sorry for not getting back earlier, its been a very tough week at work, sleeping and resting was all I could do.
Back to Frederick Charles Ives. Yes he was born on 22nd July, 1906 at Curragh Camp, Ireland (A.S.C.C.&T. - Vol 628/page 283) he baptism was on the 26th August, 1906 at Garrison Church, Curragh Camp, County of Kildara, Ireland.
The story of Fred goes something like this (where the truth lays I am still not sure, I can't find evidence to support Fred's stories!)
Fred want to join the Military in England and be a solider like his father, but apparently around that time the military weren't taking any new recruits as the war was coming to an end. So he decide to move to Australia as a Barwell's Boy. You are correct on the ship the Balranald and he arrived on the 18th December 1922 at the Port Adelaide Dock. this is from a book called "Cleve Senior Citizens Club - Memories"
My father was a soldier in the general army and moved to Woolwich, England. I started school there at three and a half years; two years later moved to India (can't find anything to support this), then back to Scotland and from there to Portsmouth. On the day before the declaration of World War I, my parents, my sister and myself were in the English Channel on Nelson's Ship the Victory (once again can't find evidence to support this).During the war we moved inland to Buckinghamshire to my mother's place of birth, and stayed with her parents and her crippled sister. It was so lovely and peaceful there. After the war I joined the mechanical transport army and was discharged at the age of sixteen.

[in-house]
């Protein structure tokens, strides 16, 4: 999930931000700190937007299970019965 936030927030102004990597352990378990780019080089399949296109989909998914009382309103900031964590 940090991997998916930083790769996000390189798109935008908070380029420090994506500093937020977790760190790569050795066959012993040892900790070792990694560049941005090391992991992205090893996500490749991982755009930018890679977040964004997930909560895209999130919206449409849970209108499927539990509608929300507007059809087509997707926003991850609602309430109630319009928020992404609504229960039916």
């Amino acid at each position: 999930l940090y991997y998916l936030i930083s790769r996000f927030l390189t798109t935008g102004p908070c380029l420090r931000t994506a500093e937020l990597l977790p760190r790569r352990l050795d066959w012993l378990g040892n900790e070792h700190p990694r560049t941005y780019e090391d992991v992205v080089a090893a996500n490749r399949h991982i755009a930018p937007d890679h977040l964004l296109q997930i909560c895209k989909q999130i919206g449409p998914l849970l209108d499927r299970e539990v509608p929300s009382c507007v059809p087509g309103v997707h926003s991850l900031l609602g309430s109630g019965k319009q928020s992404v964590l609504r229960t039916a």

World War I was supposed to have ended all wars – it was said they wouldn’t require many men in the future, so I applied to join the Barwell Scheme and landed in Australia late in 1922, working on farms at Bowman, Pinnaroo, and then Cleve. Worked for old man Hannemann’s (fine old fellow) on Walter Hannemann’s farm. Also on the same place was Reg Levett, his wife and two girls, Beryl and Mavis. From there I worked for Len Cowley driving the big solid tyred trucks, and share-farmed for him.
It was there that I met my wife Merle Hamilton – that was in the drought and sand storm era. I learned to shear and to blacksmith and any other type of work that would earn a crust, including tractor and machinery repairs, and started a small repairs shop. Unfortunately it got burnt out and there had been no insurance.
In 1939 the second World War had broken out. The war created a lot of bad feelings – even among neighbours and friends. I took over my mate’s truck and went carrying; things were very tough. Merle would help me with all the heavy lifting and tough jobs. She is still a marvel now in 1988. We eventually went back to motor repairs work, and built a big shed in Third Street, Cleve, gradually improving our plant. From that time on my wife was my chief mechanic, office girl, housemaid, general rouseabout, mother of four children (they had 5 children, 1 died at 3 months) and the “super brains” about the place. Our neighbour in the wheelchair, Mr Hans Serotzki, would keep us informed of all the news. He was a man with a wonderful mind and memory and never forgot anything.